Capt. Chris Good fought blazes on the job – and as volunteer
The late Capt. Christopher M. “Goody” Good of Good Will Fire Company, who also worked as a career firefighter for ArcelorMittal in Coatesville, was the honoree at the annual Chester County Heroes Breakfast on Wednesday.
Sponsored by the American Red Cross Southeastern Pennsylvania, the event recognizes and celebrates people in Chester County who exemplify the mission and qualities of the Red Cross and have saved lives and committed selfless acts of courage and compassion, said Dave Schrader, a Red Cross spokesman.
Well-known and respected throughout the Chester County emergency services community, Good spent most of his adult life fighting fires, both for a living and as a volunteer. For 10 years, he served as a captain with the Good Will Fire Company in West Chester, and before that, he was a lieutenant with the Lionville Fire Company.
On Nov. 20, 2012, Good was among a team of firefighters who responded to a house fire in West Goshen Township, interacting with Red Cross volunteers also responded and provided assistance to the family at the scene, Schrader said. A day later – hours after attending a fire department planning activity – he passed away suddenly at his home at the age of 36, leaving behind a wife and three children, his obituary said.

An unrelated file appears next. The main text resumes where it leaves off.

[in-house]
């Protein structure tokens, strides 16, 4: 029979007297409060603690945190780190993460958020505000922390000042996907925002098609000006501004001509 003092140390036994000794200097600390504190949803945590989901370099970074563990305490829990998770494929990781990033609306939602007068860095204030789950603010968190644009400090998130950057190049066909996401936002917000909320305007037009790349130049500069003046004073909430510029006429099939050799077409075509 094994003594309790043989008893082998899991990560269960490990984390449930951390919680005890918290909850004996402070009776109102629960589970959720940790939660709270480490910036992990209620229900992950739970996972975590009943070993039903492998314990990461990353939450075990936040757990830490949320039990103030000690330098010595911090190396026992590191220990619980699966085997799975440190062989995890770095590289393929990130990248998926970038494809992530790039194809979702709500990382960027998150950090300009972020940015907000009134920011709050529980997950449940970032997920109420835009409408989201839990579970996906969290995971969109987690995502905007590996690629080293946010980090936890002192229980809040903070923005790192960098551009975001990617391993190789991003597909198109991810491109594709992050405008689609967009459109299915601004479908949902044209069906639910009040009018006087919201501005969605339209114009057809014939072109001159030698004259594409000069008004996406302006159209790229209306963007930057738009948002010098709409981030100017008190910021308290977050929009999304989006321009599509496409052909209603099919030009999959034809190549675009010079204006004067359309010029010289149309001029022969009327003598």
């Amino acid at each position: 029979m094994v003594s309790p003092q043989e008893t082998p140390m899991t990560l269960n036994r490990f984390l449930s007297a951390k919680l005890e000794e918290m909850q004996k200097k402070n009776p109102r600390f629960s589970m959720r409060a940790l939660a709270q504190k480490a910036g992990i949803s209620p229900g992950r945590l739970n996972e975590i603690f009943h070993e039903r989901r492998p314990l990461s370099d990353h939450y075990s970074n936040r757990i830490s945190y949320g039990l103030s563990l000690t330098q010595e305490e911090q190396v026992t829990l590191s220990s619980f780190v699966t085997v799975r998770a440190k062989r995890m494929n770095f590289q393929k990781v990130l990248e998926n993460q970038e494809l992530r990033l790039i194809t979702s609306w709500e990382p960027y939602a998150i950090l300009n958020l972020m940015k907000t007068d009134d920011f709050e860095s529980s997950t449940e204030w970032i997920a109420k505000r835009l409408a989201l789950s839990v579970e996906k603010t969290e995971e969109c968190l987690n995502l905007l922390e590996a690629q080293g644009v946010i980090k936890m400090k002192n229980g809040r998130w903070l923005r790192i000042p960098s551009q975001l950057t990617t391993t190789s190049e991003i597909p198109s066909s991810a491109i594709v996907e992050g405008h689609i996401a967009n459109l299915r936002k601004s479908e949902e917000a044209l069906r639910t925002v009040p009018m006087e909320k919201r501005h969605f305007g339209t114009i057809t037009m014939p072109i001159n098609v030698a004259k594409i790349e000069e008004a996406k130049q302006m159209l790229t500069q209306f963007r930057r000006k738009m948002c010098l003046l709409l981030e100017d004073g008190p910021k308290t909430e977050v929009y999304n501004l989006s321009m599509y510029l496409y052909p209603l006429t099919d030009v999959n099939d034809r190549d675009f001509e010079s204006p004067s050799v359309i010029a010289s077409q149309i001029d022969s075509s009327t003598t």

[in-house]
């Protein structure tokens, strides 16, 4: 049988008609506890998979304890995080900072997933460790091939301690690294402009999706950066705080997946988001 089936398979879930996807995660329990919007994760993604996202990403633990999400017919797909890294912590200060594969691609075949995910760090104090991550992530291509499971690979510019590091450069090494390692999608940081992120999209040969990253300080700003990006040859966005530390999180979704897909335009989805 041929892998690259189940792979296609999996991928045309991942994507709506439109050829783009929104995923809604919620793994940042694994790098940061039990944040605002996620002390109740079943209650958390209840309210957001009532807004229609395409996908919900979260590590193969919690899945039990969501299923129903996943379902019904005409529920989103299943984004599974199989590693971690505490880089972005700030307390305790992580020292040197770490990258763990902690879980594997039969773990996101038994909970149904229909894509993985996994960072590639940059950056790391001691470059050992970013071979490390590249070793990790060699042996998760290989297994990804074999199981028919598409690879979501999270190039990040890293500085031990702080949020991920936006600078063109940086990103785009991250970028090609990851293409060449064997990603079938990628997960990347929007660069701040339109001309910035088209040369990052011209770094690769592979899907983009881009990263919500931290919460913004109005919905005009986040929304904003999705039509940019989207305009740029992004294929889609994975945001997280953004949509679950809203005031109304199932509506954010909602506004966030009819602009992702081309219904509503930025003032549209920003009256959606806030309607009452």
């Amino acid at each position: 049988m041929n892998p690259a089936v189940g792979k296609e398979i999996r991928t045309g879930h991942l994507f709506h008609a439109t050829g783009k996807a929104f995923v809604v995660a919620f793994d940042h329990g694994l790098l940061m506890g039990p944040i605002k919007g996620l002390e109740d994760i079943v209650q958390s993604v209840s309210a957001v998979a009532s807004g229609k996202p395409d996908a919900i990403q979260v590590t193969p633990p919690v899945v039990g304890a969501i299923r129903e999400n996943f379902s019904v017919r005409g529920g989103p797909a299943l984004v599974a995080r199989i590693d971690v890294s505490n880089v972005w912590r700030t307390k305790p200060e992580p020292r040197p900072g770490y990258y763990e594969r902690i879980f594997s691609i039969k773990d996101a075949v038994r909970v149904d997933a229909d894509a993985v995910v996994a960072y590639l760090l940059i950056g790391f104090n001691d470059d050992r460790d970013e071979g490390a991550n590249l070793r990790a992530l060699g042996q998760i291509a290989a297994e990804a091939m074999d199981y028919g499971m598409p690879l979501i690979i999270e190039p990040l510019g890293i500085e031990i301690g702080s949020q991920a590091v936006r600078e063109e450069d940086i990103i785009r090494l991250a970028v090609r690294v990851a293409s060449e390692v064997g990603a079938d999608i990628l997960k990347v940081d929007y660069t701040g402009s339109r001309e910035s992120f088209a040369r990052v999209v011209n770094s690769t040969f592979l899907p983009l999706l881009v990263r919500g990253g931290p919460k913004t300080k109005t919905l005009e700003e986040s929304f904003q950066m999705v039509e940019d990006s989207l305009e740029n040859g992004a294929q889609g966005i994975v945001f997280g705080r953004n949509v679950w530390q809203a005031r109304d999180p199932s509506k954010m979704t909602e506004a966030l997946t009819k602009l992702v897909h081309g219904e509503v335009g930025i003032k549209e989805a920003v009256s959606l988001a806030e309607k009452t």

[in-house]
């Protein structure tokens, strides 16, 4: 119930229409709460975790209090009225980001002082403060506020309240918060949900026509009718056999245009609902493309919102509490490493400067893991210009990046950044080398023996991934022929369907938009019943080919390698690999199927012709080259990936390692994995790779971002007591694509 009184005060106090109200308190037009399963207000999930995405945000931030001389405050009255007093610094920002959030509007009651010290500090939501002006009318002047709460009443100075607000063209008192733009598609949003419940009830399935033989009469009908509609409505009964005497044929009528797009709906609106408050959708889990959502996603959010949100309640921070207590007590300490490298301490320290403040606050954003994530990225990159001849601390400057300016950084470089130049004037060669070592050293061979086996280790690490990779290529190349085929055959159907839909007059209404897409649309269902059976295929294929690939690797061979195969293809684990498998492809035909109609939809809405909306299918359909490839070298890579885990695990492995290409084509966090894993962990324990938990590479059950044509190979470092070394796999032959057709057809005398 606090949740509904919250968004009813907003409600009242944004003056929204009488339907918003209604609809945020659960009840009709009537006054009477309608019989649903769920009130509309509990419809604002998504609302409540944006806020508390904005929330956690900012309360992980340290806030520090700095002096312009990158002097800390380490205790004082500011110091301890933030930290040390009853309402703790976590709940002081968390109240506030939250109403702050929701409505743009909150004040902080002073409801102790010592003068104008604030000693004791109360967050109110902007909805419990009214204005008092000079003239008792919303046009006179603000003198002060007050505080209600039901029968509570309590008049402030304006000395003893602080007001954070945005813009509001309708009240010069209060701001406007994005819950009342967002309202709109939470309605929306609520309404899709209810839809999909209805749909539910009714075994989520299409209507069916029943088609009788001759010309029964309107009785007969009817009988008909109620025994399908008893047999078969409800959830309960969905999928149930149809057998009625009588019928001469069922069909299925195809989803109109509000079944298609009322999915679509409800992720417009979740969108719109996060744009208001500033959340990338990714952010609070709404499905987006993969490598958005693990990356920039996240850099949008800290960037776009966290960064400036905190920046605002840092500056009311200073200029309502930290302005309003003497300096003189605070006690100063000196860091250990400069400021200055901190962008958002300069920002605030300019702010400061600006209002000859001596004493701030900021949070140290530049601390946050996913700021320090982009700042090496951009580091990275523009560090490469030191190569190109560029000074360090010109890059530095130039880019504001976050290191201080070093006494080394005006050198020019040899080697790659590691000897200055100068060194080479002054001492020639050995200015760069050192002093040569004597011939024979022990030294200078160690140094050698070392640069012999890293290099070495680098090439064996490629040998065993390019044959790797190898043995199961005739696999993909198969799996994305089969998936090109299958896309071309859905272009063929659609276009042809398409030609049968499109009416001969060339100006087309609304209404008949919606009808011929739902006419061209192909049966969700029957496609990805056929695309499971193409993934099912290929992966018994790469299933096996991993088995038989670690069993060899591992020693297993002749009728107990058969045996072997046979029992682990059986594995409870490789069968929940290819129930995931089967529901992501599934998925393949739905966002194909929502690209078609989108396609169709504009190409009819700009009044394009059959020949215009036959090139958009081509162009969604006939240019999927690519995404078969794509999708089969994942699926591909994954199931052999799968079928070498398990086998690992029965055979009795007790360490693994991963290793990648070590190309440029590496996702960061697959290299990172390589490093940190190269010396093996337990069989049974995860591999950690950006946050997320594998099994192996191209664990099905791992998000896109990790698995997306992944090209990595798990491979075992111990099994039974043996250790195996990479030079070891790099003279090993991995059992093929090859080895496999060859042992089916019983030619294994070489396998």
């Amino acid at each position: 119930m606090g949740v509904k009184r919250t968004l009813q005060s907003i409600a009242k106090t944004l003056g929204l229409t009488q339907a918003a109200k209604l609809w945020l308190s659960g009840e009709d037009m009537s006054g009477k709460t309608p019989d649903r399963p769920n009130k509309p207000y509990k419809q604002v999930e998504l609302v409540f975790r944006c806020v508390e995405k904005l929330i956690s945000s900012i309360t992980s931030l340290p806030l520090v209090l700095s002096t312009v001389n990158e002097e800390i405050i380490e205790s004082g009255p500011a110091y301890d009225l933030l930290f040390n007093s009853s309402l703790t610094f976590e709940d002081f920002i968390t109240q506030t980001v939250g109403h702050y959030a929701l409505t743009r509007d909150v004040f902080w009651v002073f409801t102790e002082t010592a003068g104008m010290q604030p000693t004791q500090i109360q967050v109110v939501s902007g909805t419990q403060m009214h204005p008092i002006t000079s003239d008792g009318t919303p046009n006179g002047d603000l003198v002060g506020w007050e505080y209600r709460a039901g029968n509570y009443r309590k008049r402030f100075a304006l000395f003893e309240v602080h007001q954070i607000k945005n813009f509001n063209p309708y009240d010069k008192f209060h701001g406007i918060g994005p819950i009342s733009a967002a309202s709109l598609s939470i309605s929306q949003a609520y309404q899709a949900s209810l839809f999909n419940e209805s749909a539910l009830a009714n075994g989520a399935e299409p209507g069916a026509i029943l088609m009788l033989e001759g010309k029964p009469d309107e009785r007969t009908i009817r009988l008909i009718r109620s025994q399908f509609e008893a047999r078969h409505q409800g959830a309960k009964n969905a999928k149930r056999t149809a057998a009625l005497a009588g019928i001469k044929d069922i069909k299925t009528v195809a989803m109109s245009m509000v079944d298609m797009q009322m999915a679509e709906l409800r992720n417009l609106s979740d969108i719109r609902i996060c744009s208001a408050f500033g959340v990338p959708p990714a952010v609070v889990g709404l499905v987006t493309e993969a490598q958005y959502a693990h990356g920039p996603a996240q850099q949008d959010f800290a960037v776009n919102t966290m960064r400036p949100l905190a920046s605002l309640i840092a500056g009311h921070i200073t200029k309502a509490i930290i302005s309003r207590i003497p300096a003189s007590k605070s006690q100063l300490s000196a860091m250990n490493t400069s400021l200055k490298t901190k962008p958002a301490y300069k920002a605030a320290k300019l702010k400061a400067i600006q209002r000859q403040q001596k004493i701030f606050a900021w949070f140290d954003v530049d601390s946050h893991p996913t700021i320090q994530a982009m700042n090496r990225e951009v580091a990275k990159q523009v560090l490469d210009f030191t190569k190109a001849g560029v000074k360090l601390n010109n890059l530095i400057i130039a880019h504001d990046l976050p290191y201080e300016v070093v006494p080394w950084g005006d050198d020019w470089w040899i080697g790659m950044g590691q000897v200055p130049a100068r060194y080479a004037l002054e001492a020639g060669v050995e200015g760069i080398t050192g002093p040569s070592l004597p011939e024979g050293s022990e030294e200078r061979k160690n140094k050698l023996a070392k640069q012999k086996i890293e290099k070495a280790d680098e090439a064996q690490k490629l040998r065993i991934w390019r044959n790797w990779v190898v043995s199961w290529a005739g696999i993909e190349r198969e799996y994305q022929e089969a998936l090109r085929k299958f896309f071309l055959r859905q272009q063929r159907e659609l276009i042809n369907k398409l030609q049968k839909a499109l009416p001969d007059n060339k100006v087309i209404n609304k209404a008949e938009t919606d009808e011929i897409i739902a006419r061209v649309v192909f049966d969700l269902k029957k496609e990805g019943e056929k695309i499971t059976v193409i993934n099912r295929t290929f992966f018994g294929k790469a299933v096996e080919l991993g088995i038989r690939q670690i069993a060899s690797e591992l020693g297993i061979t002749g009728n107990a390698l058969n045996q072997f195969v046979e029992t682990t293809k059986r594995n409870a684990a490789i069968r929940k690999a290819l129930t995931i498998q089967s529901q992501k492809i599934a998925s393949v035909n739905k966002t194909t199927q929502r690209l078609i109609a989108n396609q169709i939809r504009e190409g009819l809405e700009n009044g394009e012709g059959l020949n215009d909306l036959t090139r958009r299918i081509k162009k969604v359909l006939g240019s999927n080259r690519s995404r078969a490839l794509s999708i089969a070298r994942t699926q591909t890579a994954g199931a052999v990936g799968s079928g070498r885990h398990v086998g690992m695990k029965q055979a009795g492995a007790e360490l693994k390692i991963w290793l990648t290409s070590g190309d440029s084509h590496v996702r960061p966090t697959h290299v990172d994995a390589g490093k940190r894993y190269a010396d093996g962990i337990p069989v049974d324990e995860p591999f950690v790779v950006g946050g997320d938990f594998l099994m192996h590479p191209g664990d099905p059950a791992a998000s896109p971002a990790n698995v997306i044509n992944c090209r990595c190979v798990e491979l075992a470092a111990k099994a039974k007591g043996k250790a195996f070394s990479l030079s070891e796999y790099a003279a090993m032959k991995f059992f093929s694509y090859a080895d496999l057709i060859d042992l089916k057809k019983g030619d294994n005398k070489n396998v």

Among the speakers, who included Pennsylvania Fire Commissioner Edward Mann, State Sen. Andy Dinniman, and West Chester Mayor Carolyn Comitta, the audience heard about Good’s exemplary service and dedication. But it was his widow, Jessica Good, who eloquently explained the roots of Good’s passion. She said he began going to fire calls at a young age with relatives, an opportunity that solidified his career plans.
On one of their first dates, Jessica Good said she realized the depths of his commitment to firefighting when he drove her around to the different fire stations where he had worked. “Very romantic,” she said, eliciting laughter. “Chris always said: ‘This is who I am.’” She expressed gratitude for the outpouring of support she and her family received after her husband of only six years died. She ended by reciting a quote that her husband often repeated after hearing it from one of the 9/11 firefighters: “If it isn’t outstanding, it’s unacceptable.”